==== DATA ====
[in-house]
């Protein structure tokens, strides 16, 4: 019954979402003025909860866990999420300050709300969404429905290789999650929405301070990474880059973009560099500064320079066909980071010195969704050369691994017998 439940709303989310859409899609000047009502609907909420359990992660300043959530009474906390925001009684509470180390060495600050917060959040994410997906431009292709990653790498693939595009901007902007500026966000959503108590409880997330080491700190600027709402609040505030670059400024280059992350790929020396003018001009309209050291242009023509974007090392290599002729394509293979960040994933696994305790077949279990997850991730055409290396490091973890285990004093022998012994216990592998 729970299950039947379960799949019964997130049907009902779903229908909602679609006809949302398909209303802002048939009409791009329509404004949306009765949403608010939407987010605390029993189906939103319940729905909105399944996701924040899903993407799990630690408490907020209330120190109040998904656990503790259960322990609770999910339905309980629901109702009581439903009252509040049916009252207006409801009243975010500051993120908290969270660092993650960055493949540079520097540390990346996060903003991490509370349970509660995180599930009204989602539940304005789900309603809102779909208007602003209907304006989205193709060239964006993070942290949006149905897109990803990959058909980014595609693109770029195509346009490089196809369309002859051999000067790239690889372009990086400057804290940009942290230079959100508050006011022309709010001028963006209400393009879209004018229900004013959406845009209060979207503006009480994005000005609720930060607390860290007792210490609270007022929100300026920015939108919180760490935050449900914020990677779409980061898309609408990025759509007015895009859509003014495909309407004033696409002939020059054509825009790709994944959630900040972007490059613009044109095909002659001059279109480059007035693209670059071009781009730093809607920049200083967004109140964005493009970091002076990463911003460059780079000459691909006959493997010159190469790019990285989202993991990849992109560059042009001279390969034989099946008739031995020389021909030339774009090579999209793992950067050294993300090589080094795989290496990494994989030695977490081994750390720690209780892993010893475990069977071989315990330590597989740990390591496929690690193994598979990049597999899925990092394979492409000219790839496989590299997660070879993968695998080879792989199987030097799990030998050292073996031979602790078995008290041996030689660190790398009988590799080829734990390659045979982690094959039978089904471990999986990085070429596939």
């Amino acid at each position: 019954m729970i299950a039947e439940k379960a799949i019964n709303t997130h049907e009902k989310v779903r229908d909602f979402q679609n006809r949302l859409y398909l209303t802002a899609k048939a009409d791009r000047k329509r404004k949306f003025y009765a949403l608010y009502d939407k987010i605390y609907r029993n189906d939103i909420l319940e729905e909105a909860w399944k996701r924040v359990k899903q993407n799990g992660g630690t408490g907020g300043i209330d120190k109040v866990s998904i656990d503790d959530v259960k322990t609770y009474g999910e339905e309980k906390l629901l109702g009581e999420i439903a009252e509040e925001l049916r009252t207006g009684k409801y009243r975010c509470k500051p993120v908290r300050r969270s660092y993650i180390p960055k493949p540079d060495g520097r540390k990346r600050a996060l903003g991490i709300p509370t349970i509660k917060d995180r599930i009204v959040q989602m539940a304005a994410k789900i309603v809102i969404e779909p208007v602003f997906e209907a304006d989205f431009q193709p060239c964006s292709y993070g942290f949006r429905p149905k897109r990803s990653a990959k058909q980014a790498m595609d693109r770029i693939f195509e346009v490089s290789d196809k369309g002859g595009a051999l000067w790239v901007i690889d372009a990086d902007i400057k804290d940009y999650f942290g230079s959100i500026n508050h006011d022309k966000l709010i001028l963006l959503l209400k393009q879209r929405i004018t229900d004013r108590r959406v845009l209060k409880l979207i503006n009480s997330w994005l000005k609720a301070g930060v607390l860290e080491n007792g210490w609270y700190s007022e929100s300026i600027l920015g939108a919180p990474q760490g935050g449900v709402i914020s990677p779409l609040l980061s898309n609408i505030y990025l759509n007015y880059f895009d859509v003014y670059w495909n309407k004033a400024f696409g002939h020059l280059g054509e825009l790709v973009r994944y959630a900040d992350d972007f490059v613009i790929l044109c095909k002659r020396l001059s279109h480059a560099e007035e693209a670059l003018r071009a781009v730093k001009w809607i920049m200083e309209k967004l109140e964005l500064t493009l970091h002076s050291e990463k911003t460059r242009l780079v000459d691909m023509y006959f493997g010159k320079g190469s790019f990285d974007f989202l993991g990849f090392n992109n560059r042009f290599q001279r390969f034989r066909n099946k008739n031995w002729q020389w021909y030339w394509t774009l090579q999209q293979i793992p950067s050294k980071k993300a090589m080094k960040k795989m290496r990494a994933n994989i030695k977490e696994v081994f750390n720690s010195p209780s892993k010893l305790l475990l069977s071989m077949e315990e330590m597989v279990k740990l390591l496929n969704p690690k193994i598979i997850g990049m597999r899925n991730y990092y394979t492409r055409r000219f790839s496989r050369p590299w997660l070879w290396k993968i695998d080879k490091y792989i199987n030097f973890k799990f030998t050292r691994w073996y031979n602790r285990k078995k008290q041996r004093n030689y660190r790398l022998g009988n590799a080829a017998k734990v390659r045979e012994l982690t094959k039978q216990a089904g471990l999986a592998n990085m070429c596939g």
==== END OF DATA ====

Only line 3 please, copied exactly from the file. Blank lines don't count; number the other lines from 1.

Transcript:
């Amino acid at each position: 019954m729970i299950a039947e439940k379960a799949i019964n709303t997130h049907e009902k989310v779903r229908d909602f979402q679609n006809r949302l859409y398909l209303t802002a899609k048939a009409d791009r000047k329509r404004k949306f003025y009765a949403l608010y009502d939407k987010i605390y609907r029993n189906d939103i909420l319940e729905e909105a909860w399944k996701r924040v359990k899903q993407n799990g992660g630690t408490g907020g300043i209330d120190k109040v866990s998904i656990d503790d959530v259960k322990t609770y009474g999910e339905e309980k906390l629901l109702g009581e999420i439903a009252e509040e925001l049916r009252t207006g009684k409801y009243r975010c509470k500051p993120v908290r300050r969270s660092y993650i180390p960055k493949p540079d060495g520097r540390k990346r600050a996060l903003g991490i709300p509370t349970i509660k917060d995180r599930i009204v959040q989602m539940a304005a994410k789900i309603v809102i969404e779909p208007v602003f997906e209907a304006d989205f431009q193709p060239c964006s292709y993070g942290f949006r429905p149905k897109r990803s990653a990959k058909q980014a790498m595609d693109r770029i693939f195509e346009v490089s290789d196809k369309g002859g595009a051999l000067w790239v901007i690889d372009a990086d902007i400057k804290d940009y999650f942290g230079s959100i500026n508050h006011d022309k966000l709010i001028l963006l959503l209400k393009q879209r929405i004018t229900d004013r108590r959406v845009l209060k409880l979207i503006n009480s997330w994005l000005k609720a301070g930060v607390l860290e080491n007792g210490w609270y700190s007022e929100s300026i600027l920015g939108a919180p990474q760490g935050g449900v709402i914020s990677p779409l609040l980061s898309n609408i505030y990025l759509n007015y880059f895009d859509v003014y670059w495909n309407k004033a400024f696409g002939h020059l280059g054509e825009l790709v973009r994944y959630a900040d992350d972007f490059v613009i790929l044109c095909k002659r020396l001059s279109h480059a560099e007035e693209a670059l003018r071009a781009v730093k001009w809607i920049m200083e309209k967004l109140e964005l500064t493009l970091h002076s050291e990463k911003t460059r242009l780079v000459d691909m023509y006959f493997g010159k320079g190469s790019f990285d974007f989202l993991g990849f090392n992109n560059r042009f290599q001279r390969f034989r066909n099946k008739n031995w002729q020389w021909y030339w394509t774009l090579q999209q293979i793992p950067s050294k980071k993300a090589m080094k960040k795989m290496r990494a994933n994989i030695k977490e696994v081994f750390n720690s010195p209780s892993k010893l305790l475990l069977s071989m077949e315990e330590m597989v279990k740990l390591l496929n969704p690690k193994i598979i997850g990049m597999r899925n991730y990092y394979t492409r055409r000219f790839s496989r050369p590299w997660l070879w290396k993968i695998d080879k490091y792989i199987n030097f973890k799990f030998t050292r691994w073996y031979n602790r285990k078995k008290q041996r004093n030689y660190r790398l022998g009988n590799a080829a017998k734990v390659r045979e012994l982690t094959k039978q216990a089904g471990l999986a592998n990085m070429c596939g």